For the past six seasons, the road to the NCAA tournament for teams in the new CCHA and the last version of the WCHA men's league ran through Mankato, where Mike Hastings built Minnesota State into a national contender.

Hastings left for Wisconsin following six consecutive conference regular-season titles and eight in a nine-year span, the move offering hope in the CCHA that the Mavericks' stranglehold might end. Conference coaches in their preseason poll picked Michigan Tech and Northern Michigan as title favorites.

Five months later, the road to the title goes through Bemidji, where Bemidji State is host to Minnesota State this weekend with the CCHA regular-season title on the line. The Beavers (15-15-2, 13-7-2 CCHA) have 42 points in the standings to 38 for the Mavericks (16-12-4, 12-8-2). If Bemidji State gains two of a possible six points this weekend, it would win the MacNaughton Cup outright. Minnesota State needs a regulation sweep to claim an outright title.

"You want a regular season to come down to a series like this," said Bemidji State coach Tom Serratore, whose Beavers won the WCHA regular-season title in 2017. "[Bemidji State] and Mankato have done this a few times over the years. It's nice to have this much on the line in the final week."

While the regular-season conference winner won't earn an automatic NCAA tournament bid ― that goes to the Mason Cup tournament champion — home-ice advantage throughout the CCHA playoffs is up for grabs.

"If you go back to the Division II days, it was Green vs. Purple then too," first-year Minnesota State coach Luke Strand said. "So, there's no love lost. But at the same time, the importance of the series should tighten everything up."

Bemidji State will try to build on a six-game unbeaten streak to move to the top of the standings. The Beavers are coming off a road sweep of St. Thomas by 6-5 (overtime) and 2-1 scores. They're averaging 3.8 goals in their streak compared with 2.8 for the rest of the season. Sophomore forward Lleyton Roed leads Bemidji State with 14 goals and 28 points, and seven other Beavers have 15 or more points.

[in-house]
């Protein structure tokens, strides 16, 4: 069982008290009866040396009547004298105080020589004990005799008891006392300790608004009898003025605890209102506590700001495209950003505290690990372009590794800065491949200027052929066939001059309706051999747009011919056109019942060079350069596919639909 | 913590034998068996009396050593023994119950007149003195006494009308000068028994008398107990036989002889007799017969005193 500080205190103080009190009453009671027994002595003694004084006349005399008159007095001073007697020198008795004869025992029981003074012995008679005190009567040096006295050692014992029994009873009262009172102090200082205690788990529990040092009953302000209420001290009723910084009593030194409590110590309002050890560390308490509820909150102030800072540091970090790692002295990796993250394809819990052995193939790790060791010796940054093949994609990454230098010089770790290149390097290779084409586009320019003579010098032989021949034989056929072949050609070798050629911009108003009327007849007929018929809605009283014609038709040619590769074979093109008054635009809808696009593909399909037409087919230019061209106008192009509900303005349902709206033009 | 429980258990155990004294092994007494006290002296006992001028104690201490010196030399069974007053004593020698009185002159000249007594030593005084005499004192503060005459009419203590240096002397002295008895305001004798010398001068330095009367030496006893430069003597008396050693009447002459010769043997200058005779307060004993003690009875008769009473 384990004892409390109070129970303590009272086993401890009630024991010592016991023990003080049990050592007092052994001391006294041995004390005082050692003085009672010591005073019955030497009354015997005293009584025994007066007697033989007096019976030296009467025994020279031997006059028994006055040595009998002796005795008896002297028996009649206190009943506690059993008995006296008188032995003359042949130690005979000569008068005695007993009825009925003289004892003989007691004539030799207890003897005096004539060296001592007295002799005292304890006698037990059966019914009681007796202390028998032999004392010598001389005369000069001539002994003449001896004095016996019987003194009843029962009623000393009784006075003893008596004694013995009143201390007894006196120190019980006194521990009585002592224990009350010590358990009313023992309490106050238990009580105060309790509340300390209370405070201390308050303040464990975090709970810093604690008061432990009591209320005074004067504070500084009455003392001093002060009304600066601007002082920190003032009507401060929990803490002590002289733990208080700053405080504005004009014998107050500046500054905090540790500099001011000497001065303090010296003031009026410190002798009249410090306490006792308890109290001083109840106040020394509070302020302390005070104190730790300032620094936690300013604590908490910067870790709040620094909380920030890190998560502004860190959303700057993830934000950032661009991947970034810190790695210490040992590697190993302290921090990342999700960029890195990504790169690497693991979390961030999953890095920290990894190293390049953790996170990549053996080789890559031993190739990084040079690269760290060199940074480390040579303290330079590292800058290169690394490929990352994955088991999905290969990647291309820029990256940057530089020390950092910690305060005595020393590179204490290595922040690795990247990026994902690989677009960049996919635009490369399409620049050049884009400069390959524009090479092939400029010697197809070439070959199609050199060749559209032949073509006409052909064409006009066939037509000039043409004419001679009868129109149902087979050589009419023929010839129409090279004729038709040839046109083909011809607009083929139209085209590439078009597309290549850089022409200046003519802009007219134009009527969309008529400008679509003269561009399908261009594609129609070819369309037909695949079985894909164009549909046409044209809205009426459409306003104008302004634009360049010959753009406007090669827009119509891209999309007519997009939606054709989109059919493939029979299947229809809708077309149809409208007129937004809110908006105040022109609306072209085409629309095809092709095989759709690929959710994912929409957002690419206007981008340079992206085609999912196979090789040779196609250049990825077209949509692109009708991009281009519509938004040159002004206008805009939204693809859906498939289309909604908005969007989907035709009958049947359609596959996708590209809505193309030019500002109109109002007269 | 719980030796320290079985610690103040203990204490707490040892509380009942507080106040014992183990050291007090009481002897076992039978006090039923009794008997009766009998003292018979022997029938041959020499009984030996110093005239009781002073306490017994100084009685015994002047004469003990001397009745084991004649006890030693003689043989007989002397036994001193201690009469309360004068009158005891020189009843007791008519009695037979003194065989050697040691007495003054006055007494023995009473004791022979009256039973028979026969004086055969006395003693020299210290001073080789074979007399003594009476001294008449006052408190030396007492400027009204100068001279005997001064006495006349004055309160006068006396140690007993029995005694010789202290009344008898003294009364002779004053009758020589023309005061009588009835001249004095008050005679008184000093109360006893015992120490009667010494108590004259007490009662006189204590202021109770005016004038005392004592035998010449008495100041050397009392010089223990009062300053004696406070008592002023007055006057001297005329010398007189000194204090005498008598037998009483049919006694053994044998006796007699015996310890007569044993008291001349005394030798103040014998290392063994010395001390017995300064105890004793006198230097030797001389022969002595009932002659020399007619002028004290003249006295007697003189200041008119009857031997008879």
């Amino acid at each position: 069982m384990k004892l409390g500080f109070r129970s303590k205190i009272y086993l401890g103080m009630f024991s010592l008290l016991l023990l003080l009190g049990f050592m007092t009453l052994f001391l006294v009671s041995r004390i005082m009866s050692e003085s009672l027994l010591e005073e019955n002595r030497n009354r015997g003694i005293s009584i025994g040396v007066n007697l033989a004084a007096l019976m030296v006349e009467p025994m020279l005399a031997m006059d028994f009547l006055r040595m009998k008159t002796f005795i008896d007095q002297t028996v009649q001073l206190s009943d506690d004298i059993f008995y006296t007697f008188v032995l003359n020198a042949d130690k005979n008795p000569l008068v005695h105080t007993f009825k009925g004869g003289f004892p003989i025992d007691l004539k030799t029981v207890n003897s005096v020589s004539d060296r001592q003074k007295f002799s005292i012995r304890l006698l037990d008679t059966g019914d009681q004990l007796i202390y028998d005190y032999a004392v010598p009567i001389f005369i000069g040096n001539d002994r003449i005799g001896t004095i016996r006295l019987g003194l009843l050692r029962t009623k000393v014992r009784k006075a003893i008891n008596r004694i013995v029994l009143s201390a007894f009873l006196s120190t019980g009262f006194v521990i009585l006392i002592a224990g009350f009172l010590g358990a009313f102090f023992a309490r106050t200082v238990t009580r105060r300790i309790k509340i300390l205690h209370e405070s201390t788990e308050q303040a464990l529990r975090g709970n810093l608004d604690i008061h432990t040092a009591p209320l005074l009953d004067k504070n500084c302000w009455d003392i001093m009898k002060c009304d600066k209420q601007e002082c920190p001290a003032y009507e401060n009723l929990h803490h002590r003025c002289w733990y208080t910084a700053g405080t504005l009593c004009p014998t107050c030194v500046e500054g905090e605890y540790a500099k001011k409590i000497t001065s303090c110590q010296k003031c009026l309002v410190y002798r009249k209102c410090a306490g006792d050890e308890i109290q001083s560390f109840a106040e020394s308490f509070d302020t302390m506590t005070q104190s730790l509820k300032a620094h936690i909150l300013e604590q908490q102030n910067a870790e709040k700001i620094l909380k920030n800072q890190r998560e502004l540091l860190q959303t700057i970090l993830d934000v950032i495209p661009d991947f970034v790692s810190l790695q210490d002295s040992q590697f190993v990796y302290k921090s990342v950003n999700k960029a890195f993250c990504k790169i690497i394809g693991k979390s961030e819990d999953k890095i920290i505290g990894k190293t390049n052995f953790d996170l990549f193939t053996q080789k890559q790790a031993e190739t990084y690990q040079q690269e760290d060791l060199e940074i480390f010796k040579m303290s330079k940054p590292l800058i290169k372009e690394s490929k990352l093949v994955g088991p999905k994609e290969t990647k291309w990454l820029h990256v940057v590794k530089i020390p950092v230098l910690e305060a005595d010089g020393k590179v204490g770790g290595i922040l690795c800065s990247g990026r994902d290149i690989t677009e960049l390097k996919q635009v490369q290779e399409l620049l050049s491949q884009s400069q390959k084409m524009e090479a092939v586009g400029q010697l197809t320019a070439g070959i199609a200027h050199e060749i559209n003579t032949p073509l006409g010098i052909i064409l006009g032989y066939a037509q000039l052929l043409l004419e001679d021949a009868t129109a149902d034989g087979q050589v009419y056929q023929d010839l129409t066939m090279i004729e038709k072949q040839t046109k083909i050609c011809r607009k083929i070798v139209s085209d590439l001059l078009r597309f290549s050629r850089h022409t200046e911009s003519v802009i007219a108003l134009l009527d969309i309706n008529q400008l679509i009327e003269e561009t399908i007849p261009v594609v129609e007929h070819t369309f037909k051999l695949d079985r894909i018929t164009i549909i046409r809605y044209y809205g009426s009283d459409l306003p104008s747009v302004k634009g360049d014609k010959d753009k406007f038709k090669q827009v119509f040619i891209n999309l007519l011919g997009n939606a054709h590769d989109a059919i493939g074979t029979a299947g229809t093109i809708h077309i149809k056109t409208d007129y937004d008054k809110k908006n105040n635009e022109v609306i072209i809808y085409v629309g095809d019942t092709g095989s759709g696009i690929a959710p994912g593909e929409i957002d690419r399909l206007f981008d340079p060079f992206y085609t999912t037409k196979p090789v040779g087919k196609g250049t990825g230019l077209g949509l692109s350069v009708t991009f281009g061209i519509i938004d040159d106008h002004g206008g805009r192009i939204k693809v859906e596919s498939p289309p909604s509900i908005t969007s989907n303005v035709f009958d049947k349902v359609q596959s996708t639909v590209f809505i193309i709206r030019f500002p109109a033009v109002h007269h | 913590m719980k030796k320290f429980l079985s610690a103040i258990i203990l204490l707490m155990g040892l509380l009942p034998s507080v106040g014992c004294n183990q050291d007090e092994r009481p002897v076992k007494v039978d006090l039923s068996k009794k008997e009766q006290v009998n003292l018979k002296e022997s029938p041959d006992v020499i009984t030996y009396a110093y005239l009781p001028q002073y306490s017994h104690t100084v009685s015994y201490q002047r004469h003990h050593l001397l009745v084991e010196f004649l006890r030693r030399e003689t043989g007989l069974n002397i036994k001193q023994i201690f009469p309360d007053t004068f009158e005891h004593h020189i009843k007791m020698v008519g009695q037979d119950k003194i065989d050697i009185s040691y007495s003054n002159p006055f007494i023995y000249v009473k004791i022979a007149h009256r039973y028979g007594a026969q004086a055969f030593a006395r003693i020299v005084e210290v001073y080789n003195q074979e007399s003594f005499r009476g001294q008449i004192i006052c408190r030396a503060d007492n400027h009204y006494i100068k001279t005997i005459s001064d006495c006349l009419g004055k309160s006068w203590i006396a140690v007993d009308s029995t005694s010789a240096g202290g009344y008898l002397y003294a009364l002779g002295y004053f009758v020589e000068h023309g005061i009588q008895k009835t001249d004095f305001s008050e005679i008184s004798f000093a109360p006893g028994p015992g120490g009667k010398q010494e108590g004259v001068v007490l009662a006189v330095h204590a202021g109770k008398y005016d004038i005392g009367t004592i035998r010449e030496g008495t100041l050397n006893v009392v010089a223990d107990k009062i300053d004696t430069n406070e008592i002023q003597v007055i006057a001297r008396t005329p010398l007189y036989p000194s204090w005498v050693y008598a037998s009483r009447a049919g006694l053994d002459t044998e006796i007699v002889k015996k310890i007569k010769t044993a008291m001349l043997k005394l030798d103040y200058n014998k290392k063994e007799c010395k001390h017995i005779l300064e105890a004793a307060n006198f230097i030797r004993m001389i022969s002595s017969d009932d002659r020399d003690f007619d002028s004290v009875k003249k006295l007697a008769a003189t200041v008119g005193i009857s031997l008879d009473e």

"We found our identity," Serratore said. "We're playing well defensively, but we're also generating a lot of offense. … The guys have been playing with a lot of sacrifice, and that's all over the rink."

Minnesota State is 5-4-1 in its past 10 games, dropping from first place in the conference. The Mavericks have six players with 20 or more points, led by senior forward Sam Morton's 31 points on 22 goals and nine assists.

Strand was an assistant at Ohio State last season after the previous five as coach of the Sioux City Musketeers of the U.S. Hockey League. He's learning the league and is impressed by the depth of coaching in the conference but is not about to cede anything.

"I'm way more confident than everyone who picked us sixth [in the CCHA preseason poll]," he said. "I love our crew. They've got each other's backs. They've got a little warrior mentality."

Head-scratcher in WCHA

The All-WCHA teams were announced Thursday, and the first team included Wisconsin forwards Kirsten Simms and Casey O'Brien, who rank 1-2 nationally in scoring with 61 and 56 points, respectively. The third forward spot went to Ohio State's Hannah Bilka, who is tied for 18th nationally with 39 points (16 goals, 23 assists).

Absent from the first team was Gophers forward Abbey Murphy, who leads the nation with 31 goals and is tied for eighth with 51 points. Murphy, who made the second team, has 15 more goals and 12 more points than Bilka, who played for the regular-season champion Buckeyes.

The gritty Murphy plays with an edge, as evidenced by her nation-high 38 penalties. She also capped Saturday's victory over Minnesota Duluth by taking a slap shot for an empty-net goal, prompting Bulldogs forward Clara Van Wieren to shove Murphy after the play. Van Wieren received an unsportsmanlike conduct penalty.

The league's coaches voted for the All-WCHA teams, with head coaches nominating players for consideration. Each school had three votes — the head coach and two assistants.

The road to St. Paul

We're roughly 3½ weeks away from Selection Sunday in men's hockey, when the 16-team NCAA men's tournament field will be revealed on March 24. The men's Frozen Four will be April 11-13 at Xcel Energy Center. Here's a projection of the field in the four regionals:

Providence, R.I.

1. Boston College vs. 4. Bemidji State

2. Denver vs. 3. Providence

Springfield, Mass.

1. Boston University vs. 4. Massachusetts

2. Quinnipiac vs. 3. Maine

Sioux Falls, S.D.

1. North Dakota vs. 4. Michigan

2. Gophers vs. 3. St. Cloud State

Maryland Heights, Mo.

1. Wisconsin vs. 4. RIT

2. Michigan State vs. 3. Western Michigan